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From the depths of sorrow following the sudden death of her closest female mentor, Brenda Hillman asks anguished questions in this book of poems about separation, spiritual transcendence, and the difference between life and death. Both personal and philosophical, her work can be read as a spirit-guide for those mourning the loss of a loved one and as a series of fundamental ponderings on the inevitability of death and separation. At first refusing to let go, desperate to feel the presence of her friend, the poet seeks solace in a belief in the spirit world. But life, not death, becomes the issue when she begins to see physical existence as "an interruption" that preoccupies us with shapes and borders. "Shape makes life too small," she realizes. Comfort at last comes in the idea of "reverse seeing": that even if she cannot see forward into the spirit world, her friend can see "backward into this world" and be with her.
Death Tractates is the companion volume to a philosophical poetic work entitles Bright Existence, which Hillman was in the midst of writing when her friend died. Published by Wesleyan University Press in 1993, it shares many of the same Gnostic themes and sources.
noticed that, in its separateness, each sample seemed to hold its own surprise, like minutes, though the boxes of course were empty: “Wedding,” “Birthday,” the masculine sportsman’s type of gift wrap with crossed rifles and golf clubs and the paisley princeton type—I thought, these boxes do their jobs because they have borders; I need some too. The lady took such central care to curl the ribbons— took her about twenty minutes really— I loved her hands as she debated how to put the
mockingbird stayed all morning with its row of checkmarks and the verse that sounded like teacher-teacher-teacher police! police! Maybe that bird was her— so versatile; it did not cling— let go said the What. Let go said everything Sweet afternoons of exhaustion. Trips to the library with the other moms. Taking the books to the chrome mouth of the book deposit and hesitating before letting the slender paperback slide down on its very own bardo journey; Maybe I should have warned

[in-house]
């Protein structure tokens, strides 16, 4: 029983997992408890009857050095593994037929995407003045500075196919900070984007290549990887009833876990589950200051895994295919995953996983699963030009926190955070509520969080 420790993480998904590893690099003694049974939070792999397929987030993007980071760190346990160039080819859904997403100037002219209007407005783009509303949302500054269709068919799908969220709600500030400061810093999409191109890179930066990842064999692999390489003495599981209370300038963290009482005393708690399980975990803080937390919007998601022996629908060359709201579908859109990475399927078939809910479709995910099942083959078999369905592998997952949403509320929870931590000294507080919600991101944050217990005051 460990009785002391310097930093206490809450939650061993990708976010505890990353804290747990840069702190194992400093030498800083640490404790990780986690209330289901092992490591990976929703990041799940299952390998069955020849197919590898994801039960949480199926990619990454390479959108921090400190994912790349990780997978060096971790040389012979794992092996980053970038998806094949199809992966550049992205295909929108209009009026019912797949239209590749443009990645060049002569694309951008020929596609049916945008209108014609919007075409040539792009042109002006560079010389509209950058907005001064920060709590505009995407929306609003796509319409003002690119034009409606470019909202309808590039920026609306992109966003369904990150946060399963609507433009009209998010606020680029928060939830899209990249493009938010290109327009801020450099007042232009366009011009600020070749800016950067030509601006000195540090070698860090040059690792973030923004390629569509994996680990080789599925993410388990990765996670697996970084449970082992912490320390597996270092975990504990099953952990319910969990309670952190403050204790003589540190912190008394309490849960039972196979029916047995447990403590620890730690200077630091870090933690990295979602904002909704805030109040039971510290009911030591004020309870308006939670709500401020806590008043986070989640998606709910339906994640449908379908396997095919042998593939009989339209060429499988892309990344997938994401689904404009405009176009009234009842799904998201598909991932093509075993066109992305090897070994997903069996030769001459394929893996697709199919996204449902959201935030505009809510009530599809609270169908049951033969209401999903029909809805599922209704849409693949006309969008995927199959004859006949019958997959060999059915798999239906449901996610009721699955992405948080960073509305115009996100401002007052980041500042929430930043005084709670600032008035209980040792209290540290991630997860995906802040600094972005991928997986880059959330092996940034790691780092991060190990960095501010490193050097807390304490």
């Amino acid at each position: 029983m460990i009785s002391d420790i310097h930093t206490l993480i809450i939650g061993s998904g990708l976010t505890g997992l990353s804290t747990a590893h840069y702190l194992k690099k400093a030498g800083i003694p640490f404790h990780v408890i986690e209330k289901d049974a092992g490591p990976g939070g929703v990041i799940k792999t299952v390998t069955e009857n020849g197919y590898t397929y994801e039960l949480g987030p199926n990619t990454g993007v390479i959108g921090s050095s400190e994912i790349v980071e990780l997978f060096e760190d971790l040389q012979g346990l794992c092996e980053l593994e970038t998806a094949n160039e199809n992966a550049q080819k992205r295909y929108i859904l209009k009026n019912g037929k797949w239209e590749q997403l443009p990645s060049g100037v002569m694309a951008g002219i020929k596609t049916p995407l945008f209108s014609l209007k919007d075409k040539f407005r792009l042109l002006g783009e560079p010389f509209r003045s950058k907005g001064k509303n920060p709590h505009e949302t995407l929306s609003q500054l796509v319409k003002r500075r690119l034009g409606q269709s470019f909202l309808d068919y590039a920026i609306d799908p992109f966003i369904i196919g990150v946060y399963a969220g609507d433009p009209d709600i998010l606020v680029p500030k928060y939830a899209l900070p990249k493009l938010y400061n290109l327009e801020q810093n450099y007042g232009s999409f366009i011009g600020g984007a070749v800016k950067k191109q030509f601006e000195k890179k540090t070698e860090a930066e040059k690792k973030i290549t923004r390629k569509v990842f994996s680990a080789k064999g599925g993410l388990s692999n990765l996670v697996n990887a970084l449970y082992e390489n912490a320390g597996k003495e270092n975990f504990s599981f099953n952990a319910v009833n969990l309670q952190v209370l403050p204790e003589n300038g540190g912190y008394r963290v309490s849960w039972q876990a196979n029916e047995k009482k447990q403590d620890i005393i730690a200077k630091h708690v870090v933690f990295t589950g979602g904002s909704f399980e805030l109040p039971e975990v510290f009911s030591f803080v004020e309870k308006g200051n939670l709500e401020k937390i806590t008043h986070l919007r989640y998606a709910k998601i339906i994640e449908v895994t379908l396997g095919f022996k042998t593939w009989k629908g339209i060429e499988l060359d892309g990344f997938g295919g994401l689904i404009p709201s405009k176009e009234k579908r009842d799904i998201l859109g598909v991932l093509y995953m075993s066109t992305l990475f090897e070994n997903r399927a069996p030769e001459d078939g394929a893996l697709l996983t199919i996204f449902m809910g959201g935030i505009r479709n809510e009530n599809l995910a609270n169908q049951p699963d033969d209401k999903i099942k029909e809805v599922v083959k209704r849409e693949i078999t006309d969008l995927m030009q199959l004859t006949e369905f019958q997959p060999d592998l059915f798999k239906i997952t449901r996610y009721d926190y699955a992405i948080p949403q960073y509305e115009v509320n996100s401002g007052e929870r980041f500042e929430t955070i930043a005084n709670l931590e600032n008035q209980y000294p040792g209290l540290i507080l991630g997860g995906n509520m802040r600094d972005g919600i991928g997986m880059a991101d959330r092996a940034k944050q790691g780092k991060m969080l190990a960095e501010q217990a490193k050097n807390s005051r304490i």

to be a part of Bright Existence, at first allowing them only a certain number of lines, twisting them to fit assignments. But they would be written only when/as the present form showed itself to me (like a butterfly opening out on a leaf). In this process, the relationship between the two books changed as well. Though this book was a sister to the other, it still needed to break away, to stand by itself. February 1989–January 1990 B.H. FOR LMP 1947–1989 On the day that I am nigh unto
shine in matter can, for a brief time, be made fitting, and what was I now in relation to her. But I remembered how things advance in other worlds if they are sufficiently loved and I sought to ‘advance’ her, even in heaven— My my my my. A few months then the face faded. First the edges then the center. I longed for her because she had turned away toward what did not include me. I longed for her though I understood what important work she had, though I knew she was “very busy”—
instance by the ground. My friend saw backward into this world. In the tent, where wisdom is eaten by the snake, the poem sees into us. Days and nights of this; the job of the living is to be seen through. As a swallow, harrowing the raptor, dives in and out of the forbidden ovals, seeming to derange them, only to realize the raptor doesn’t care, goes on with its crenellated flight, so I entered the mystery and the mystery ignored me— Baffled by death, I sought her in myself,